Undercover cop aims gun at photographer at Oakland protest of police killings


#1

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#2

Agent Provocateur laying in wait but outed instead?


#4

1- Thankful no one got killed
2- Gangsta style? Really?
3- If they were plain clothed and under cover, how/why did they get “attacked”? Once again, we are not getting the whole story.


#5

Learn to hold a gun you feckless fool.


#6

Cops are gangsters.


#7

Some good pics and from the Berkeley Daily Planet…


#8

I live in Oak Cliff (Dallas). Our gangsters know how to hold and operate a firearm. Even the guys working in the book depository know how to shoot. This guy watches too many movies.


#9

So, um, do they teach ‘gangsta style’ firearms handling at academy these days?

I’m pretty sure that the world is full of pimply CS deagle n00bs who would look more sure of themselves under the circumstances.


#10

I fail to see the law enforcement value of infiltrating a group of protesters.

In their LEO wet-dreams, do they imagine they will be able to break up a riot by being in exactly the right place at the right time?

Do they not understand how terribly provocative it is for them to infiltrate?

As a primate species that depends on group co-operation, we are hard-wired to hate social betrayal, and their methodology proves they consider the protesters to be “other.”


#11

That’s the type of person who is drawn to be a cop, these days.


#12

On the bright side, at least his finger’s not on the trigger.

Pretty amazing that these shots are in a position where it’s actually easy to see that.


#13

To provide an excuse for uniform to steam in mob-handed and break it up should the protest turn out to be more peaceful than they expected?


#14

If someone is bringing a gun to a protest, they’re probably there to cause trouble. Wearing a uniform while carrying a gun, is supposed to let people know you’re there to keep the peace rather than to cause trouble. (though it often doesn’t work out that way.)

Carrying a gun to a protest while dressed like that? You’re there to cause trouble. Doesn’t matter who you work for. Unless he was flashing his badge when he was pushed, it’s entrapment. The department would have to be more tone deaf than usual to prosecute these arrests.


#15

Is anyone here willing to try to make a case for civic good served for undercover police taking part in public demonstrations?


#16

Provocateurs are undeniable, un-spinnable evidence of the cancerous evil permeating the police.

There are always more plain-clothes officers hanging around nearby, not directly committing any crimes, ready to step in when the provocateurs are unmasked/revealed and whisk them away from the cameras and legal consequences.

The only way to really catch them would be to get a good picture of their faces and match them to a public database of police officers.

I’m sure the police would be grateful for the opportunity to weed out the troublemakers in their midst.


#17

This, from the OP, is promising:

This may be someone’s “unilateral wet dream” and if it is, I hope they get crucified for it.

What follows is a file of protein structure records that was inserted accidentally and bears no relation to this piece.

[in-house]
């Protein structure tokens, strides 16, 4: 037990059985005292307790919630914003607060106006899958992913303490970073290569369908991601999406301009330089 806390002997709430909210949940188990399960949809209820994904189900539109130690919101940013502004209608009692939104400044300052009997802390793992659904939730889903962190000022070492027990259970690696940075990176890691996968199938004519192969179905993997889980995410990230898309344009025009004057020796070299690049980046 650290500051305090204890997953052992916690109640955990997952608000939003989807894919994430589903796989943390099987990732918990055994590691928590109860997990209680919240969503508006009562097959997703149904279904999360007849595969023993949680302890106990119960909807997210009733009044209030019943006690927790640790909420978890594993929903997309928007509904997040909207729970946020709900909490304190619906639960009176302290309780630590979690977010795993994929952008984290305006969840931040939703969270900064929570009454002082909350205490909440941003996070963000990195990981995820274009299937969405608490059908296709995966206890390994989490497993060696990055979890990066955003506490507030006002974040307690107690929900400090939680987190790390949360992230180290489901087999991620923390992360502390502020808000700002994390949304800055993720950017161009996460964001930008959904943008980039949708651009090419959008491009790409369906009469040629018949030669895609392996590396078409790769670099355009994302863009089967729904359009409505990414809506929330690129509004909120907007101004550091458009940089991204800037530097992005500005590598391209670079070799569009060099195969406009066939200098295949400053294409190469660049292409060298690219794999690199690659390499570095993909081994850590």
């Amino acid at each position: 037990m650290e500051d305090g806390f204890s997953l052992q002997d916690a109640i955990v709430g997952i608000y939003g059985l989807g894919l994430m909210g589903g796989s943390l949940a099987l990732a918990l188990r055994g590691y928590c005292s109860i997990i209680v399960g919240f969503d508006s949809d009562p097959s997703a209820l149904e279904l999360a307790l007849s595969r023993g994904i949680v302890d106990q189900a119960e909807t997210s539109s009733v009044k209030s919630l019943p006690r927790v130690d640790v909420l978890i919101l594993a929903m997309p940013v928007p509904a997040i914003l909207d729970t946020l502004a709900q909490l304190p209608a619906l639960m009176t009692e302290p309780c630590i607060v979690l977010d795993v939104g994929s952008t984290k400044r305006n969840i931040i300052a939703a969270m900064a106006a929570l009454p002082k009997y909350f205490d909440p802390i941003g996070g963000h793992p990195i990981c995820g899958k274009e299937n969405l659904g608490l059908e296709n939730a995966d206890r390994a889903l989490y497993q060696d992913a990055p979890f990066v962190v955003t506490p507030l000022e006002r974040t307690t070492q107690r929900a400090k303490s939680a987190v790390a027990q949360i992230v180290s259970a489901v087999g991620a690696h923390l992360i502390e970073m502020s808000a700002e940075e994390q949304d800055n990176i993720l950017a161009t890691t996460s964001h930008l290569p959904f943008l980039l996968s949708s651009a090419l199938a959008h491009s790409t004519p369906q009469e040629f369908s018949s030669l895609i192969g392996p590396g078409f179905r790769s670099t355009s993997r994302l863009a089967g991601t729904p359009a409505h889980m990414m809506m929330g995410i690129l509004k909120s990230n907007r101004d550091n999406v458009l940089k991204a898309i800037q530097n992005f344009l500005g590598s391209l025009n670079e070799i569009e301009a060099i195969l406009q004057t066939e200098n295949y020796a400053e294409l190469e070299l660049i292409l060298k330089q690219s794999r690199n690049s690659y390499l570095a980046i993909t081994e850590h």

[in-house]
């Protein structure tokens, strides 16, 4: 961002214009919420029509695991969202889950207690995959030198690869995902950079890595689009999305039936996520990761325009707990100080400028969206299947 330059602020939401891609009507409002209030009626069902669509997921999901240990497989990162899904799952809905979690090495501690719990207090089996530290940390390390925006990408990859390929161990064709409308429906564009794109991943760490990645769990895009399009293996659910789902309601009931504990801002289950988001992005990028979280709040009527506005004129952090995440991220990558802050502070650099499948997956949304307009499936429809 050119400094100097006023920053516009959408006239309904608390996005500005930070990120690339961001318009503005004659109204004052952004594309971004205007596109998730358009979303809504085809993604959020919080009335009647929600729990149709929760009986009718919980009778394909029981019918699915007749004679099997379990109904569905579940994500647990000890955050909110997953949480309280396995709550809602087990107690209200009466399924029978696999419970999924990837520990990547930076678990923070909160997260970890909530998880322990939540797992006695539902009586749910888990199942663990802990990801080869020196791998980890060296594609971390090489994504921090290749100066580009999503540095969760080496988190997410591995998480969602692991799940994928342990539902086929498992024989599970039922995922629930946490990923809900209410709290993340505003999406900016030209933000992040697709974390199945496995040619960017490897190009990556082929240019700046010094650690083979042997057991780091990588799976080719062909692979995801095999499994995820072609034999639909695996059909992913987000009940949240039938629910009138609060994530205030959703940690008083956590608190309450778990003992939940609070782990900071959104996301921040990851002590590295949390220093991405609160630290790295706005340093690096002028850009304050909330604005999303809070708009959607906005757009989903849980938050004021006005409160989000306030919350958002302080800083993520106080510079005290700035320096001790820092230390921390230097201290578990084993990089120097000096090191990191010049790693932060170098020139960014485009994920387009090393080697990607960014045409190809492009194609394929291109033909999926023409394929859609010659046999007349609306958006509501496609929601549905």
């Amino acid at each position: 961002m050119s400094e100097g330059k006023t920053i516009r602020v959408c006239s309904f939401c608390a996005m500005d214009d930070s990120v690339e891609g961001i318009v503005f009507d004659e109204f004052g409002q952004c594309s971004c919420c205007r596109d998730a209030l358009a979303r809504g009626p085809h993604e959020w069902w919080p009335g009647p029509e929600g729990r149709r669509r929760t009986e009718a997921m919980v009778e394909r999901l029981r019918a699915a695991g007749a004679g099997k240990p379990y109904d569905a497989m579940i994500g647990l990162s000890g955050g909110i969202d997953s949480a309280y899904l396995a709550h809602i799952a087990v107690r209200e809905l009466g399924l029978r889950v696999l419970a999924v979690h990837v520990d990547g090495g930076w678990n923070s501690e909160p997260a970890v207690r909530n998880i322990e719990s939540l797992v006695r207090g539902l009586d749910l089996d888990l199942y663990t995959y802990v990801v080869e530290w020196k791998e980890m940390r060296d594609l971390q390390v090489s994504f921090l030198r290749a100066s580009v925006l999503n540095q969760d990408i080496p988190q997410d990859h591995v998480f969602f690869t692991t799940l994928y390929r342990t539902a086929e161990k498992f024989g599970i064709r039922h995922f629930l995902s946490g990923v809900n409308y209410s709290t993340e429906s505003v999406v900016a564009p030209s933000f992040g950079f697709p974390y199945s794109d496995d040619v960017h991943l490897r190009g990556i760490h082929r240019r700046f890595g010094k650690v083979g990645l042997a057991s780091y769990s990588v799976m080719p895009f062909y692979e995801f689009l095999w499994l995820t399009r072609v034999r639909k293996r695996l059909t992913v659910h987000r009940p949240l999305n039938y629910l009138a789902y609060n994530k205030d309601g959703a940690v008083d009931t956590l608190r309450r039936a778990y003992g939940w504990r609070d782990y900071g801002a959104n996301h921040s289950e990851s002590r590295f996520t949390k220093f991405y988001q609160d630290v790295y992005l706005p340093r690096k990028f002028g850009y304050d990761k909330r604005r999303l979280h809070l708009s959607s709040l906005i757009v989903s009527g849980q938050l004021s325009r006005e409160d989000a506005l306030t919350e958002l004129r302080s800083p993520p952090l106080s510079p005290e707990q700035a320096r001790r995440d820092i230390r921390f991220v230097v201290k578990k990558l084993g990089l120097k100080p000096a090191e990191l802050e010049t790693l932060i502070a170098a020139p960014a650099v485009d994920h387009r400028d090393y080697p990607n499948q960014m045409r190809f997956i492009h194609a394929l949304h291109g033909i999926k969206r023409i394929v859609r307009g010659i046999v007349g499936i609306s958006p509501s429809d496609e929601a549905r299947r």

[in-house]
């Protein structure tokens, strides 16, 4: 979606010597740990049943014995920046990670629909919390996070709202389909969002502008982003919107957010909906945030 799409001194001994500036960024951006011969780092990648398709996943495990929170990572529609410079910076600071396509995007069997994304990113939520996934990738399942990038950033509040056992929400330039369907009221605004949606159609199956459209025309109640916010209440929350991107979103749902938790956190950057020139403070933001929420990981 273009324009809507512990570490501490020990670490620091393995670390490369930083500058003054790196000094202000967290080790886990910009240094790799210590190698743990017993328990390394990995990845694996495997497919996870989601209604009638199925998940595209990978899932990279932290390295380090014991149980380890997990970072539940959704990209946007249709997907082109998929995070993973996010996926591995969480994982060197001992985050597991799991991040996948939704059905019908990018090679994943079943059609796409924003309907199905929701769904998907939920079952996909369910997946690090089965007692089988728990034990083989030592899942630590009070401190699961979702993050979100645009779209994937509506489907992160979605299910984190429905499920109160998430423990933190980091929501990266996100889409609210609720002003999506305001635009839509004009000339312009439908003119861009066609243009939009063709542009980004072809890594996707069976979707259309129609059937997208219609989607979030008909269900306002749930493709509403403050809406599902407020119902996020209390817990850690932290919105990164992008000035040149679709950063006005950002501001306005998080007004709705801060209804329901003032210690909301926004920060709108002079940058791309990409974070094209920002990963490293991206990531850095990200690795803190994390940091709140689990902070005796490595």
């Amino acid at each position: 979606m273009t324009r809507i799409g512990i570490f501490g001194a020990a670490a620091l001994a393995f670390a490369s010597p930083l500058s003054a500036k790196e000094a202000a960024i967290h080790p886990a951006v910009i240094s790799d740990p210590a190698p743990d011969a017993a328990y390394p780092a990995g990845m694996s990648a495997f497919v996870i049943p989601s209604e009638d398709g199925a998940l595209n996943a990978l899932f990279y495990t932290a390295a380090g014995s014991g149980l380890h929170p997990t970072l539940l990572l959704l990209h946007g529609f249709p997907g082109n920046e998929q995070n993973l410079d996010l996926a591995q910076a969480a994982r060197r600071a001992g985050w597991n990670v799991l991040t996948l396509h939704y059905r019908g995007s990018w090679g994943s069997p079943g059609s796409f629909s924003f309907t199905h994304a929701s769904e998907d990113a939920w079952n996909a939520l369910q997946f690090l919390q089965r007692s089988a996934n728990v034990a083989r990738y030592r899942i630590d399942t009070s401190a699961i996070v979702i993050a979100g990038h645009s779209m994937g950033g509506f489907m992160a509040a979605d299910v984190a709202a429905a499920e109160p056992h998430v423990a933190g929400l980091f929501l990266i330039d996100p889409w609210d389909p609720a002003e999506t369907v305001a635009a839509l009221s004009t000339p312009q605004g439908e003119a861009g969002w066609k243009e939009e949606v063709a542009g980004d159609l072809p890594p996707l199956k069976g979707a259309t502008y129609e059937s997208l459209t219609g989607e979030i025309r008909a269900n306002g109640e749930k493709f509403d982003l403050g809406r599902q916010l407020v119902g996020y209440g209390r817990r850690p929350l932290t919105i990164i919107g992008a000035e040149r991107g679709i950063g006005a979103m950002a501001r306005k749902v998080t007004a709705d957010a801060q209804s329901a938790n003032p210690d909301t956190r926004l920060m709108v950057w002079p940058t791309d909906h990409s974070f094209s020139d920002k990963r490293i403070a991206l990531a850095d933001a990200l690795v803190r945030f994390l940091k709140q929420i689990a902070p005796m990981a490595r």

#18

Questions from someone who has never handled a real firearm:

  • Is that faddish way of holding a handgun something that started in Hollywood and then spread to real life, or vice versa? I associate it with Tarantino, but I don’t watch a whole lot of cop/crime movies.

  • What are its practical effects (other than making the sight unusable)? Are there any positive ones?


#19

I might posit that the militarization of police training is cultivating a terrified force that feels and behaves like it’s in a war zone surrounded by the enemy, but then, this gentleman appears to have received the majority of his training from childhood bullying and Netflix.


#20

Who was arrested and what are the charges and what is the jurisdiction? Have the arrestee(s) been released? Why did Oakland PD swoop in? Were arrestees at any time in the care of Oakland PD? This is reminiscent of what happened to Darryl Cherney and Judi Bari. If you haven’t seen the documentary, “Who Bombed Judi Bari” is a must see.


#22

I was going to comment on this anyway and I thought I’d reply to you to answer your questions.

  1. I don’t know which came first, Hollywood or the streets, but it is a popular way to hold a gun by someone who has never been taught how to do it correctly. Of course once Hollywood makes something popular it starts to perpetuate itself in the real world, which Hollywood copies, creating a feedback loop.

  2. I can’t think of any practical reason to hold a gun like that. If it made any sense what-so-ever it would be used at least in shooting sports. I think it probably originated from the streets. I have seen surveillance videos of gang type shooting and they usually have a one handed, un-aimed shot. I’ve even seen people thrust their arm, like they are throwing the bullets. I don’t know if it is ignorance or perhaps part of it is bravado and showmanship. I think some times these types of shootings are to scare off and show dominance vs actually trying to kill someone.

So yeah - seriously, a trained cop shouldn’t have a canted pistol, and even though he has a baton in the left hand, he should be supporting it with the second hand if possible. Maybe this is just a couple of photos where it captures it mid-movement to produce something weird looking. Like when you get a pic of you right as you start to smile and it looks horrible. Or maybe an adrenaline dump made him forget all his training. I dunno. Bad form. At least he had his finger off the trigger.